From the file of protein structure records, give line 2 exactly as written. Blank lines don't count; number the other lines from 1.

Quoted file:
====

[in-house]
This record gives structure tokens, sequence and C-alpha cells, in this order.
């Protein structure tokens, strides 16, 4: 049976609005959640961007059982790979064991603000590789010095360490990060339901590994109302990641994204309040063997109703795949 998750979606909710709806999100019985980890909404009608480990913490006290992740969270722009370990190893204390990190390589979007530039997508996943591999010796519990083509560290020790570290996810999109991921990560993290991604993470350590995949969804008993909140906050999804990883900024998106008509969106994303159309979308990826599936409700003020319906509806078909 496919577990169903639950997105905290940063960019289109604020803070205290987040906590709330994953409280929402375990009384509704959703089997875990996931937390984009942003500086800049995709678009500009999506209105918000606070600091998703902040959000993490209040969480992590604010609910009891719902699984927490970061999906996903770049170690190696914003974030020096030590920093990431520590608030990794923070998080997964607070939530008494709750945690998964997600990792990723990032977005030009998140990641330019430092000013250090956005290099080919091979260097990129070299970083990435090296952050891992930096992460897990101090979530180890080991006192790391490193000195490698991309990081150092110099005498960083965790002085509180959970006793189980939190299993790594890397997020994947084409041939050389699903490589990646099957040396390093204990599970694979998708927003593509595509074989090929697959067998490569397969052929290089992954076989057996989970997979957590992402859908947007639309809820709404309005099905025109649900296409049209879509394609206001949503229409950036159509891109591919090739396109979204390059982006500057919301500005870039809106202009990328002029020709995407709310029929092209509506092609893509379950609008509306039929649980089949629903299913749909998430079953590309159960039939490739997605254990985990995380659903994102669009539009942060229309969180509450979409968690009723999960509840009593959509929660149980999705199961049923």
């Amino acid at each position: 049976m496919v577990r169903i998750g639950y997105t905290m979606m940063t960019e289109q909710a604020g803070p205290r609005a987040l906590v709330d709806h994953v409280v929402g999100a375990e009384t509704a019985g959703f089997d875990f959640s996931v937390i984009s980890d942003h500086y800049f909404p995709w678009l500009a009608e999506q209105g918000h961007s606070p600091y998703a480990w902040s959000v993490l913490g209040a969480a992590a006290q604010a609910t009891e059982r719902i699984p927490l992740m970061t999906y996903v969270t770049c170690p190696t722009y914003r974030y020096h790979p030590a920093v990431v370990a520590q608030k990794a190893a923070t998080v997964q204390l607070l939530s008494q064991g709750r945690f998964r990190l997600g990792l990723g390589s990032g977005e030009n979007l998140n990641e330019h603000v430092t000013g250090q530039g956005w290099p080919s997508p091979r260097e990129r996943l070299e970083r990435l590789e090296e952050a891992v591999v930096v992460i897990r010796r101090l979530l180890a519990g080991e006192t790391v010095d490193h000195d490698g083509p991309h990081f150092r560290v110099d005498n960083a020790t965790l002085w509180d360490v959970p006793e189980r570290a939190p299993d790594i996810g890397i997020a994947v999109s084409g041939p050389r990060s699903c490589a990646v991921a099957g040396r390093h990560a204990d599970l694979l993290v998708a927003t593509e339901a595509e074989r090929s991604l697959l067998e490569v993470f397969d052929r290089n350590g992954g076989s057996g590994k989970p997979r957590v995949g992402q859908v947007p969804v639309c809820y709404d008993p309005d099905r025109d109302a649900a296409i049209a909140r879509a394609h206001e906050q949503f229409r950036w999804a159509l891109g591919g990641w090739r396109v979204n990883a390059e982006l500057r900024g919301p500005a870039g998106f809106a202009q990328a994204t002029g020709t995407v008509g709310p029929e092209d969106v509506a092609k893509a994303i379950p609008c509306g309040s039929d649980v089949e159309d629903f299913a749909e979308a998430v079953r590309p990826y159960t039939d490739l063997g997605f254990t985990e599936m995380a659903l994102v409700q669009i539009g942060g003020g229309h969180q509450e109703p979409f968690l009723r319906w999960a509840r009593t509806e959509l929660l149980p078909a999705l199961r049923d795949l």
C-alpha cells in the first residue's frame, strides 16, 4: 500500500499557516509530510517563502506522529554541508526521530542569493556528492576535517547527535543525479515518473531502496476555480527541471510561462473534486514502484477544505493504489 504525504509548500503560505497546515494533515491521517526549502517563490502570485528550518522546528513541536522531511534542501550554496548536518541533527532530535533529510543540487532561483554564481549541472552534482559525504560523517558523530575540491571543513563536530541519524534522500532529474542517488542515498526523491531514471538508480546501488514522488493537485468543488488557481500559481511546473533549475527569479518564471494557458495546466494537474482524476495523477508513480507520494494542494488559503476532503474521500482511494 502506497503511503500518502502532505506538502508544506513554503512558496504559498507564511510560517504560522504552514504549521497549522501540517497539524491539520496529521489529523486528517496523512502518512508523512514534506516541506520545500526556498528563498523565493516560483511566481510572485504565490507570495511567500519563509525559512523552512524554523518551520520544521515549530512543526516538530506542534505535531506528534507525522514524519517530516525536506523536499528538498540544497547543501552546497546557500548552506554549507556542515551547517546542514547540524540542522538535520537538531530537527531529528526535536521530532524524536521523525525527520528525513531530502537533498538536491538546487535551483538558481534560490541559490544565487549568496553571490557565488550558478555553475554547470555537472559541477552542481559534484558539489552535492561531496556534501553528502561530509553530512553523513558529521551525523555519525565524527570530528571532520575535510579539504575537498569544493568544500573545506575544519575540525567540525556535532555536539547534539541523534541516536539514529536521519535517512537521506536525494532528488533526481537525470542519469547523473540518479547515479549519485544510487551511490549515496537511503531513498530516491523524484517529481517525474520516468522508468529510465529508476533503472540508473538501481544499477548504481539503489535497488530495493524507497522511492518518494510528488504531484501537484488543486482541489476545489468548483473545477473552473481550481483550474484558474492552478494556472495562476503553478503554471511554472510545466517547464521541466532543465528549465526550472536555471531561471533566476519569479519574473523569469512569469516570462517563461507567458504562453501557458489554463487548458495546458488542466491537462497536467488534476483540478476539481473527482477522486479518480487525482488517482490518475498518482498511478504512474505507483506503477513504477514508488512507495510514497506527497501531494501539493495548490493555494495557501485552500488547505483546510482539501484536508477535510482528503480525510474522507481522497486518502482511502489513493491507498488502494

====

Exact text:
This record gives structure tokens, sequence and C-alpha cells, in this order.